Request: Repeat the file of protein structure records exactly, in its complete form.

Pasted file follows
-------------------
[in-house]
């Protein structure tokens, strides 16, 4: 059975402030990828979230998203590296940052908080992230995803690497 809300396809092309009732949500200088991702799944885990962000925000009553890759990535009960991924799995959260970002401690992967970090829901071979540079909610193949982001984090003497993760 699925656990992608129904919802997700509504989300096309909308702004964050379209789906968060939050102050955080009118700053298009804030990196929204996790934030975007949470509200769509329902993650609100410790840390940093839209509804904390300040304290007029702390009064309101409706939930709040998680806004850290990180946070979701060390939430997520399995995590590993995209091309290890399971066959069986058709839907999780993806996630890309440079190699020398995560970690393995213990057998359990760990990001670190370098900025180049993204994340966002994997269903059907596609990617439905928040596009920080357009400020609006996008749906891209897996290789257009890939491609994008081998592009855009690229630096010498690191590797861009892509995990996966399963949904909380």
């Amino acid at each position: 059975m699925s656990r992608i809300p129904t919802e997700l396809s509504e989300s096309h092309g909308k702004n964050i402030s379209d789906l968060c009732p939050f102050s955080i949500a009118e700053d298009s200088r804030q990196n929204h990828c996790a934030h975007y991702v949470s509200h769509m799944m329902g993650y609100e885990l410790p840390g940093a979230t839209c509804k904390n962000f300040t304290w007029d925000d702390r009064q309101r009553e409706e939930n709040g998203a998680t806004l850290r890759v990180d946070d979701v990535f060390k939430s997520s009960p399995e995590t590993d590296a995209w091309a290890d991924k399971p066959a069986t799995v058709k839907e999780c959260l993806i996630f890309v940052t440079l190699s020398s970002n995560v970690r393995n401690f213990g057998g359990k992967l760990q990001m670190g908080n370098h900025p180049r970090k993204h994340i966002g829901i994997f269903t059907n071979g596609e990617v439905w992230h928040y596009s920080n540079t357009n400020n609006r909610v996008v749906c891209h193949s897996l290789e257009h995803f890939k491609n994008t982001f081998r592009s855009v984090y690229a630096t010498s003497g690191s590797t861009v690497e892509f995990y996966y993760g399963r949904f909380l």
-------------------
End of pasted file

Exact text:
[in-house]
């Protein structure tokens, strides 16, 4: 059975402030990828979230998203590296940052908080992230995803690497 809300396809092309009732949500200088991702799944885990962000925000009553890759990535009960991924799995959260970002401690992967970090829901071979540079909610193949982001984090003497993760 699925656990992608129904919802997700509504989300096309909308702004964050379209789906968060939050102050955080009118700053298009804030990196929204996790934030975007949470509200769509329902993650609100410790840390940093839209509804904390300040304290007029702390009064309101409706939930709040998680806004850290990180946070979701060390939430997520399995995590590993995209091309290890399971066959069986058709839907999780993806996630890309440079190699020398995560970690393995213990057998359990760990990001670190370098900025180049993204994340966002994997269903059907596609990617439905928040596009920080357009400020609006996008749906891209897996290789257009890939491609994008081998592009855009690229630096010498690191590797861009892509995990996966399963949904909380």
């Amino acid at each position: 059975m699925s656990r992608i809300p129904t919802e997700l396809s509504e989300s096309h092309g909308k702004n964050i402030s379209d789906l968060c009732p939050f102050s955080i949500a009118e700053d298009s200088r804030q990196n929204h990828c996790a934030h975007y991702v949470s509200h769509m799944m329902g993650y609100e885990l410790p840390g940093a979230t839209c509804k904390n962000f300040t304290w007029d925000d702390r009064q309101r009553e409706e939930n709040g998203a998680t806004l850290r890759v990180d946070d979701v990535f060390k939430s997520s009960p399995e995590t590993d590296a995209w091309a290890d991924k399971p066959a069986t799995v058709k839907e999780c959260l993806i996630f890309v940052t440079l190699s020398s970002n995560v970690r393995n401690f213990g057998g359990k992967l760990q990001m670190g908080n370098h900025p180049r970090k993204h994340i966002g829901i994997f269903t059907n071979g596609e990617v439905w992230h928040y596009s920080n540079t357009n400020n609006r909610v996008v749906c891209h193949s897996l290789e257009h995803f890939k491609n994008t982001f081998r592009s855009v984090y690229a630096t010498s003497g690191s590797t861009v690497e892509f995990y996966y993760g399963r949904f909380l």